The statement did not individually detail disposition of the citations, the newspaper said. Xcel did not respond to a request for more information.

Criminal Charges

Xcel, RPI and two RPI executives were all indicted in August 2009, accused of knowing that the relining project posed serious health and safety hazards to employees in the penstock. An investigation by the U.S. Chemical Safety Board also concluded that RPI and Xcel shared responsbility for the disaster.

In June 2011, a Denver jury found Xcel not guilty of five counts of violating federal safety regulations; one of those counts had accused the company of lacking a rescue plan.

Six months later, RPI president Philippe Goutagny pleaded guilty on behalf of his company to five misdemeanors in a plea bargain to resolve the case. The company agreed to pay $1.65 million (including $1,275,000 for the victims’ families) and accept five years of probation.

In early May, the Colorado Court of Appeals dismissed lawsuits against the spray equipment maker and two other companies who had been accused of negligence in the deaths.
 

   

Tagged categories: Confined space; Enforcement; Fatalities; Fire; Laws and litigation; Linings; OSHA; Power Plants; Solvent and chemical cleaning; Spray equipment; Tunnel

Comment from Billy Russell, (5/30/2013, 7:51 AM)

Reprehensible, OSHA and this contractor spit on the graves of my fallen Brothers. This contractor lack of closed confinement procedures, Ignorance cost 5 good men their lives because they half ass went about this project those guys had no way out, I hope the families realize how willful and wrongful the death of theses men were, we pay OSHA salaries I would fire anyone that agreed to reduce any aspect of this willful disgrace, my name is Billy Russell


Comment from WAN MOHAMAD NOR WAN ABDUL RAHMAN, (5/30/2013, 10:26 AM)

Remember, no amount of money will bring back the lives of these men. Safety first.


Comment from Anna Jolly, (5/30/2013, 5:51 PM)

If you want to see what happened, the Chemical Safety Board produced a video of this incident and made recommendations. It and the other CSB videos are great. You can find this at the CSB website. It is a free download.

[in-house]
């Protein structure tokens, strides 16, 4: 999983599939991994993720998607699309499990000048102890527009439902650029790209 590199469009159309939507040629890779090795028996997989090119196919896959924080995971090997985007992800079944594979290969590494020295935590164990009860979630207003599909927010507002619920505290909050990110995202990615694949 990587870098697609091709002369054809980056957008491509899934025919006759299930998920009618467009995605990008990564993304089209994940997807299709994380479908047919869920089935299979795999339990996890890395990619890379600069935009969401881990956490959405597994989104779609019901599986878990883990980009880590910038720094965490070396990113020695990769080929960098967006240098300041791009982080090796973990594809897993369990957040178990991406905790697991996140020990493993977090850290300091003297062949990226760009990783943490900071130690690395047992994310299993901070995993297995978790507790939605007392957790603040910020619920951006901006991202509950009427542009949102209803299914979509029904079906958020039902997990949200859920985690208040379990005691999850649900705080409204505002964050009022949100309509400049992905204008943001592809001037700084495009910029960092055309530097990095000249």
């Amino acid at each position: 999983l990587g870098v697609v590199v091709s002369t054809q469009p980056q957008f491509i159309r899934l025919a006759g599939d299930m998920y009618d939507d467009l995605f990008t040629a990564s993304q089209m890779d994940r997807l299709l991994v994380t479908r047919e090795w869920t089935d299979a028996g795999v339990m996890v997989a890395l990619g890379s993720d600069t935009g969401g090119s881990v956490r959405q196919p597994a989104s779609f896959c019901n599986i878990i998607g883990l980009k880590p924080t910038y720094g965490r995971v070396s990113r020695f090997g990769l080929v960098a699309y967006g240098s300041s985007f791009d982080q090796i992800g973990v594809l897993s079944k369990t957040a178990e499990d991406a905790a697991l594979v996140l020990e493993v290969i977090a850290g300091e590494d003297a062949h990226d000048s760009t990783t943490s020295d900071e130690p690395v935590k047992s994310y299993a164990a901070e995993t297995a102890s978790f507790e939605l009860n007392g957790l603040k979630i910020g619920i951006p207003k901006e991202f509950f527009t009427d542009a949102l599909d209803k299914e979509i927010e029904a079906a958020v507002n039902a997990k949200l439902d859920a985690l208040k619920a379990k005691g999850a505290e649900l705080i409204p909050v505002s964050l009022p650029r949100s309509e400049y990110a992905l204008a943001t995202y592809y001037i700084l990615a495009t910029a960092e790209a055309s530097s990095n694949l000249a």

Comment from Car F., (5/31/2013, 11:06 AM)

Industrial crime is out of control. Construction criminals are getting away with small fines and reprimands, while petty thieves and shoplifters gets heavy jail sentences for their petty crimes. It tells you who runs this country and who controls the levers of power, regardless of the political party in office.


Comment from Chuck Pease, (6/3/2013, 9:51 AM)

There has never been a clearer case of out and out negligence on everyones part. Owner and contractor. When will this insanity cease. He who has the biggest pocket book wins in this country. OSHA should be ashamed.OSHA to me is just window dressing to make the appearnce that someone gives a s**t about construction workers in this country. I knew in my heart this was going to end up this way.


Comment from M. Halliwell, (6/3/2013, 11:40 AM)

Chuck and Car....I can't say I blame OSHA. It takes them and the EPA something like a decade (or more) to move anything forward through the nightmare that passes for government bureaucracy. There have been comments on this site in the past that the OSHA and EPA should not be able to impose fines on anyone. Personally, I'd say take some of the massive military budget in the US, retrain the soldiers as inspectors/investigators and turn them loose for the OSHA and EPA...let's get some actual enforcement going on. While we're at it, give both organizations some teeth to put the bad corporate officers (not just the peons) in jail and put companies out of business (and prevent the legal two-step of just changing their name and carrying on). Broad scope whistle-blower protection would probably be a good idea too.